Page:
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Live results vs. backtest results at a glance

In lieu of a more detailed implementation shortfall analysis (that I'll try to get up in blog post form soon), I wanted to share an updated screenshot of the actual market performance of the equal-weighted sector ETF strategy we have been running the past few months compared with backtest results for the same time period.

There are few possible places for discrepancies between these two:

-time frame is slightly off, the backtest runs from 9:30am on 1/28 through 4pm yesterday (4/24) while the live trading results are from 1pm on 1/28 through just now.

-back-tester estimates slippage and commissions while live trading has the actual costs as incurred via our broker.

In general though we have seen good fidelity between our backtested results and live trading. Look for a more detailed study on this to come soon.

live screencapture

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Total Returns
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Alpha
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Beta
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Sharpe
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Sortino
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Max Drawdown
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Benchmark Returns
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Volatility
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Returns 1 Month 3 Month 6 Month 12 Month
Alpha 1 Month 3 Month 6 Month 12 Month
Beta 1 Month 3 Month 6 Month 12 Month
Sharpe 1 Month 3 Month 6 Month 12 Month
Sortino 1 Month 3 Month 6 Month 12 Month
Volatility 1 Month 3 Month 6 Month 12 Month
Max Drawdown 1 Month 3 Month 6 Month 12 Month
'''
    This algorithm defines a target long-only equal weight portfolio and rebalances it at a user-specified frequency 
    NOTE: This algo is intended to run in minute-mode simulation and is compatible with LIVE TRADING.

'''
import datetime
import pytz
import pandas as pd

# The initialize method will be called once to set up context variables
def initialize(context):
    # Define the stocks in your target portfolio:
    context.secs =   [ sid(19662),  # XLY Consumer Discrectionary SPDR Fund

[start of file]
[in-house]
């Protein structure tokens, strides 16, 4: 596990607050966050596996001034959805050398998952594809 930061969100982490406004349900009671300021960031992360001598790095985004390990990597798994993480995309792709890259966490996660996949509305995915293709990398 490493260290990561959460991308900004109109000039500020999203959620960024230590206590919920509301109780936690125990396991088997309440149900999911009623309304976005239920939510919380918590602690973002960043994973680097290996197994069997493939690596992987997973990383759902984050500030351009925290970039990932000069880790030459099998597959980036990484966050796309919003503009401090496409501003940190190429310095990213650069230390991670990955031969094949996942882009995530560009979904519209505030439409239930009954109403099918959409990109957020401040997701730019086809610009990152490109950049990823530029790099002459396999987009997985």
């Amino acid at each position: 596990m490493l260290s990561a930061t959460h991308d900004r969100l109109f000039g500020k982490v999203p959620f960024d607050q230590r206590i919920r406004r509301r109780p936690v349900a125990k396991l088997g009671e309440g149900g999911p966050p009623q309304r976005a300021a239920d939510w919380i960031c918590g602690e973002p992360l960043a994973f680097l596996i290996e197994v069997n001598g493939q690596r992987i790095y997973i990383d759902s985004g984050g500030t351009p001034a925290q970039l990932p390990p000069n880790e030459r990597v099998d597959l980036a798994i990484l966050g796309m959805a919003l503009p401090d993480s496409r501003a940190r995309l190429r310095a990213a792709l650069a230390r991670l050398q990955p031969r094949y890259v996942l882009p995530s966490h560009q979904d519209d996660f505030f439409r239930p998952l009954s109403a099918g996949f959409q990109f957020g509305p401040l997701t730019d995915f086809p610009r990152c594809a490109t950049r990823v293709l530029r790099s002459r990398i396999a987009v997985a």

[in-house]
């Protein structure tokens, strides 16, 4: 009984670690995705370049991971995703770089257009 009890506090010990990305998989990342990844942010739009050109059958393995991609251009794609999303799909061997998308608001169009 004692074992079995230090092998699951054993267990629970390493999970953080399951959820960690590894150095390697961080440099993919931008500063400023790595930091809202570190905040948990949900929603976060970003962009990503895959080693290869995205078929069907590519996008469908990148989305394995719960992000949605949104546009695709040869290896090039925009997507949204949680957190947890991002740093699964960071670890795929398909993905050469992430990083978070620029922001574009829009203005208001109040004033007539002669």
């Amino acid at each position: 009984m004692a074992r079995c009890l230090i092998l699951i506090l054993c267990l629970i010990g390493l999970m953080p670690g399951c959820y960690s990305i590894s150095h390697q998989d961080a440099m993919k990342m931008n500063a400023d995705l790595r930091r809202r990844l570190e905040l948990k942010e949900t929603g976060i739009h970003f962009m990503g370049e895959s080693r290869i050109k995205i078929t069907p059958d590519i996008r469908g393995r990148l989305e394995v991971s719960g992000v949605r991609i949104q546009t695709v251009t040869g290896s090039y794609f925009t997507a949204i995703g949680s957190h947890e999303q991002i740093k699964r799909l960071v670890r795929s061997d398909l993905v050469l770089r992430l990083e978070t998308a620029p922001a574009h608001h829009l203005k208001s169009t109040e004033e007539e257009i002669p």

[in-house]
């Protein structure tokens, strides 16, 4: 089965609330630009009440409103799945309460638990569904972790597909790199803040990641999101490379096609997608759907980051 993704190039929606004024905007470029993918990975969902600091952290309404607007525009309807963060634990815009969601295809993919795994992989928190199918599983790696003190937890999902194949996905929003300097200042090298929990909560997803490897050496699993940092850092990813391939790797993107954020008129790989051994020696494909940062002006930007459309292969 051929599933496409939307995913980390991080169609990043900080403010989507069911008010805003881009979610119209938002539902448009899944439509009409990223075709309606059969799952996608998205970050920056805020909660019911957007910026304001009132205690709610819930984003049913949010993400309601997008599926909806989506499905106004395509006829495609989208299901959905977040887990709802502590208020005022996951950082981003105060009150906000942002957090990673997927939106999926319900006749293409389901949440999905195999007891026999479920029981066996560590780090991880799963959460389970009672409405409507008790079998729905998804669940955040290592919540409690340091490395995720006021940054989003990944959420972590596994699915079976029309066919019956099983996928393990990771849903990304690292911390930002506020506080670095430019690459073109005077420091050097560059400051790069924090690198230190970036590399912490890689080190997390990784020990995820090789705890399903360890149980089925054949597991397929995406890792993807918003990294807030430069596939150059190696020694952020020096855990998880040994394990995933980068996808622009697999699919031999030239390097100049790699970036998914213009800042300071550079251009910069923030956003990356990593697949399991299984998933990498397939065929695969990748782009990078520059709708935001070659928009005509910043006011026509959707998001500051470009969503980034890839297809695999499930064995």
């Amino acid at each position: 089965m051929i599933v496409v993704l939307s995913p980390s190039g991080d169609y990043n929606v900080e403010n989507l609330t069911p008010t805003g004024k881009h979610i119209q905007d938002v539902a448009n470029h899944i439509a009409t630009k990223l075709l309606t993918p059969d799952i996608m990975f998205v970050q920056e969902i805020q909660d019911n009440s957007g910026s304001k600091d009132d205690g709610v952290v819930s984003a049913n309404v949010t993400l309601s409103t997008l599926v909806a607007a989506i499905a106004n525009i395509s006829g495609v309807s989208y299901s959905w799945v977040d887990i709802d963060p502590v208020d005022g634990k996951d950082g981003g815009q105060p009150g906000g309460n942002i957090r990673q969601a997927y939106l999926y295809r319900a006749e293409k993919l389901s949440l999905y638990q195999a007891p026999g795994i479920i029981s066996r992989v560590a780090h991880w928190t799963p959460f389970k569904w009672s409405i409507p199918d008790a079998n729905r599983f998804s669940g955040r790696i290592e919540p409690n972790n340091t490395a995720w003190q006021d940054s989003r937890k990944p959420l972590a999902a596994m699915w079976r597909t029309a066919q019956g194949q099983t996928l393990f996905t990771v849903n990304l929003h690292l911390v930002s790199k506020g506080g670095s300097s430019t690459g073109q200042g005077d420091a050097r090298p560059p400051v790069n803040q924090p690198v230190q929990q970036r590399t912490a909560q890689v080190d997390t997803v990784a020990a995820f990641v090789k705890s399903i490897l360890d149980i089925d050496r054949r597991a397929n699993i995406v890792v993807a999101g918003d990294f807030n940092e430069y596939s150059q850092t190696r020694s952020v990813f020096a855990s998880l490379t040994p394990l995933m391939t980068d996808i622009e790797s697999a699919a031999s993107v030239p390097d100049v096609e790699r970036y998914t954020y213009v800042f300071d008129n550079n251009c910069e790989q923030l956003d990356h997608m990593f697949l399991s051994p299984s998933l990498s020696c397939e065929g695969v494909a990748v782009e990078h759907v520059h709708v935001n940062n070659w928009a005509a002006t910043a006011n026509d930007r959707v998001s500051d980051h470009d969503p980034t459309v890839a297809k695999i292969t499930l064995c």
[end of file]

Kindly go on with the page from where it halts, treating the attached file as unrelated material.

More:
sid(19656),  # XLF Financial SPDR Fund  
                       sid(19658),  # XLK Technology SPDR Fund  
                       sid(19655),  # XLE Energy SPDR Fund  
                       sid(19661),  # XLV Health Care SPRD Fund  
                       sid(19657),  # XLI Industrial SPDR Fund  
                       sid(19659),  # XLP Consumer Staples SPDR Fund   
                       sid(19654),  # XLB Materials SPDR Fund  
                       sid(19660) ] # XLU Utilities SPRD Fund

    context.SECURITIES_SET = set(context.secs)
    
    context.rebalance_date = None
    context.Rebalance_Days = 21
    context.weights = 0.99/len(context.secs)
    context.rebalance_hour_start = 10
    context.rebalance_hour_end = 15
    
    # set commissions and slippage to 0 since they will be handled by IB.
    set_commission(commission.PerTrade(cost=1.0))
    set_slippage(slippage.FixedSlippage(spread=0.01))

def handle_data(context, data):
    # Make sure we have no external positions.
    check_invalid_positions(context, context.SECURITIES_SET) 

    # Get the current exchange time, in local timezone 
    exchange_time = pd.Timestamp(get_datetime()).tz_convert('US/Eastern')

    # If it's rebalance day (defined by user params) then rebalance:
    if context.rebalance_date == None or exchange_time > context.rebalance_date + datetime.timedelta(days=context.Rebalance_Days):
        
        # Do nothing if there are open orders:
        if has_orders(context):
            print('has open orders')
            return
        
        rebalance(context, data, exchange_time)  
       
def rebalance(context, data, exchange_time):  
    # Only rebalance if we are in the user specified rebalance window
    if exchange_time.hour < context.rebalance_hour_start or exchange_time.hour > context.rebalance_hour_end:
       return
    
    for sec in context.secs:
        order_target_percent(sec, context.weights, limit_price=None, stop_price=None)
        
    context.rebalance_date = exchange_time
    log.info("Rebalanced to target portfolio weights at %s" % str(exchange_time))
    
def has_orders(context):
    # Return true if there are pending orders.
    has_orders = False
    for sec in context.secs:
        orders = get_open_orders(sec)
        if orders:
            for oo in orders:                  
                message = 'Open order for {amount} shares in {stock}'  
                message = message.format(amount=oo.amount, stock=sec)  
                log.info(message)
                
            has_orders = True
    return has_orders

def check_invalid_positions(context, securities):
    for sid, position in context.portfolio.positions.iteritems():
        if sid not in securities and position.amount != 0:
            errmsg = \
            "Invalid position found: {sid} amount = {amt} on {date}".format(
                sid=position.sid,
                amt=position.amount,
                date=get_datetime())
            raise Exception(errmsg)
There was a runtime error.
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1 response

Thanks Jess, I've been seeing different kinds of behavior in a higher frequency strategy between live trading and backtest, but it is, of course, very time consuming to have the live trading algo running and develop some data on that vs. the backtest.

In this algo, there were three trades in all of March. Four in Feb. It would be interesting to see how a higher frequency strategy compares between backtest and live trading; my guess is there would be more discrepancies in executions for low volume stocks, and so on.